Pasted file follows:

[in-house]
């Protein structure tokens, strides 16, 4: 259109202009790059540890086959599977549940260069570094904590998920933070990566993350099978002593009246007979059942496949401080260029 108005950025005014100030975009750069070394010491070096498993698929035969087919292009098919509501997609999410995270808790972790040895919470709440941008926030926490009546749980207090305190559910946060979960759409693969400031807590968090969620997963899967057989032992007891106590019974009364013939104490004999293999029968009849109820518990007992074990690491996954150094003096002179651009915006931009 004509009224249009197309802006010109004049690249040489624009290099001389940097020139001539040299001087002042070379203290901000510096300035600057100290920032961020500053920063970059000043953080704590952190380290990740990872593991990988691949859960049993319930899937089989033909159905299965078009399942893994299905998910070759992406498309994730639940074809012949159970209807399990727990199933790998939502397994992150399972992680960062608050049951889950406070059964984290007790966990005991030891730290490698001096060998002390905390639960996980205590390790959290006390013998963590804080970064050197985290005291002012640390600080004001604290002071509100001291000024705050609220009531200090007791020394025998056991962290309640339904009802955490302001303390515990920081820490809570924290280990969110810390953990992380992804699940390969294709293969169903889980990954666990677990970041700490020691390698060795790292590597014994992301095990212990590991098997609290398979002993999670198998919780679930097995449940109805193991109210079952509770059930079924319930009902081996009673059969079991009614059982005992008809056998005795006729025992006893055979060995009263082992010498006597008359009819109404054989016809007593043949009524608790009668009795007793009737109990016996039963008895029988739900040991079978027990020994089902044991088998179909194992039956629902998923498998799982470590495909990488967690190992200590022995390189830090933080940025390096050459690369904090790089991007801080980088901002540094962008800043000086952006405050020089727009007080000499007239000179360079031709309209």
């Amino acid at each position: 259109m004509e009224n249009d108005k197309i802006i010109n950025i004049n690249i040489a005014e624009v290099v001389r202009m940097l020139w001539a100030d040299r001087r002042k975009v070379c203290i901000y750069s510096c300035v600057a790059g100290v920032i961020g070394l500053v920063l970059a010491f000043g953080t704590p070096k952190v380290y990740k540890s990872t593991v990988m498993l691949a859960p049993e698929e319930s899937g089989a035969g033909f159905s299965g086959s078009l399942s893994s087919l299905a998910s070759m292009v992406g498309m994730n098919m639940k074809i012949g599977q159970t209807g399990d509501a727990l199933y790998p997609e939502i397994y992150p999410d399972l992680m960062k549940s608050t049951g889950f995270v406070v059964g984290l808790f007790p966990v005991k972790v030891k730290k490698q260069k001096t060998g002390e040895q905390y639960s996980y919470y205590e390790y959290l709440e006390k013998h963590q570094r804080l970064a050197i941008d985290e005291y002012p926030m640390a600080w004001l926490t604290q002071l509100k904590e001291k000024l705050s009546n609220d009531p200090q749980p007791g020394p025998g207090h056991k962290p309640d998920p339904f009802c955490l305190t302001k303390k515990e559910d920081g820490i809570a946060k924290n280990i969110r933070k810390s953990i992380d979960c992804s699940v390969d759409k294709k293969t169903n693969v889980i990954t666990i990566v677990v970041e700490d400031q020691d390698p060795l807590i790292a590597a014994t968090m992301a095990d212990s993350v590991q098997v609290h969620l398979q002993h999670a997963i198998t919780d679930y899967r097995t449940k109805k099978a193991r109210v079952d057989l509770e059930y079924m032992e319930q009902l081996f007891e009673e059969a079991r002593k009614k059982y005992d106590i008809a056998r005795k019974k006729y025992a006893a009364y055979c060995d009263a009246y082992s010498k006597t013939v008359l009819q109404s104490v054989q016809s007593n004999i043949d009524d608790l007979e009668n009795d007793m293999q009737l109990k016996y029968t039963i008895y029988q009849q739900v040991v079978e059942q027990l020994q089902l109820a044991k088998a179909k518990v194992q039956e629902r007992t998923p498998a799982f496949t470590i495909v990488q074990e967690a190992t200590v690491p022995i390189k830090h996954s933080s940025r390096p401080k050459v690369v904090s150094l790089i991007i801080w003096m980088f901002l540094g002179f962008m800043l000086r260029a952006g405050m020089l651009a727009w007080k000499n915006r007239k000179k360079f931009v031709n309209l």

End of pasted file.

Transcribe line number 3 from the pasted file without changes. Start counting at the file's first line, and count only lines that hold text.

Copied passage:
């Amino acid at each position: 259109m004509e009224n249009d108005k197309i802006i010109n950025i004049n690249i040489a005014e624009v290099v001389r202009m940097l020139w001539a100030d040299r001087r002042k975009v070379c203290i901000y750069s510096c300035v600057a790059g100290v920032i961020g070394l500053v920063l970059a010491f000043g953080t704590p070096k952190v380290y990740k540890s990872t593991v990988m498993l691949a859960p049993e698929e319930s899937g089989a035969g033909f159905s299965g086959s078009l399942s893994s087919l299905a998910s070759m292009v992406g498309m994730n098919m639940k074809i012949g599977q159970t209807g399990d509501a727990l199933y790998p997609e939502i397994y992150p999410d399972l992680m960062k549940s608050t049951g889950f995270v406070v059964g984290l808790f007790p966990v005991k972790v030891k730290k490698q260069k001096t060998g002390e040895q905390y639960s996980y919470y205590e390790y959290l709440e006390k013998h963590q570094r804080l970064a050197i941008d985290e005291y002012p926030m640390a600080w004001l926490t604290q002071l509100k904590e001291k000024l705050s009546n609220d009531p200090q749980p007791g020394p025998g207090h056991k962290p309640d998920p339904f009802c955490l305190t302001k303390k515990e559910d920081g820490i809570a946060k924290n280990i969110r933070k810390s953990i992380d979960c992804s699940v390969d759409k294709k293969t169903n693969v889980i990954t666990i990566v677990v970041e700490d400031q020691d390698p060795l807590i790292a590597a014994t968090m992301a095990d212990s993350v590991q098997v609290h969620l398979q002993h999670a997963i198998t919780d679930y899967r097995t449940k109805k099978a193991r109210v079952d057989l509770e059930y079924m032992e319930q009902l081996f007891e009673e059969a079991r002593k009614k059982y005992d106590i008809a056998r005795k019974k006729y025992a006893a009364y055979c060995d009263a009246y082992s010498k006597t013939v008359l009819q109404s104490v054989q016809s007593n004999i043949d009524d608790l007979e009668n009795d007793m293999q009737l109990k016996y029968t039963i008895y029988q009849q739900v040991v079978e059942q027990l020994q089902l109820a044991k088998a179909k518990v194992q039956e629902r007992t998923p498998a799982f496949t470590i495909v990488q074990e967690a190992t200590v690491p022995i390189k830090h996954s933080s940025r390096p401080k050459v690369v904090s150094l790089i991007i801080w003096m980088f901002l540094g002179f962008m800043l000086r260029a952006g405050m020089l651009a727009w007080k000499n915006r007239k000179k360079f931009v031709n309209l």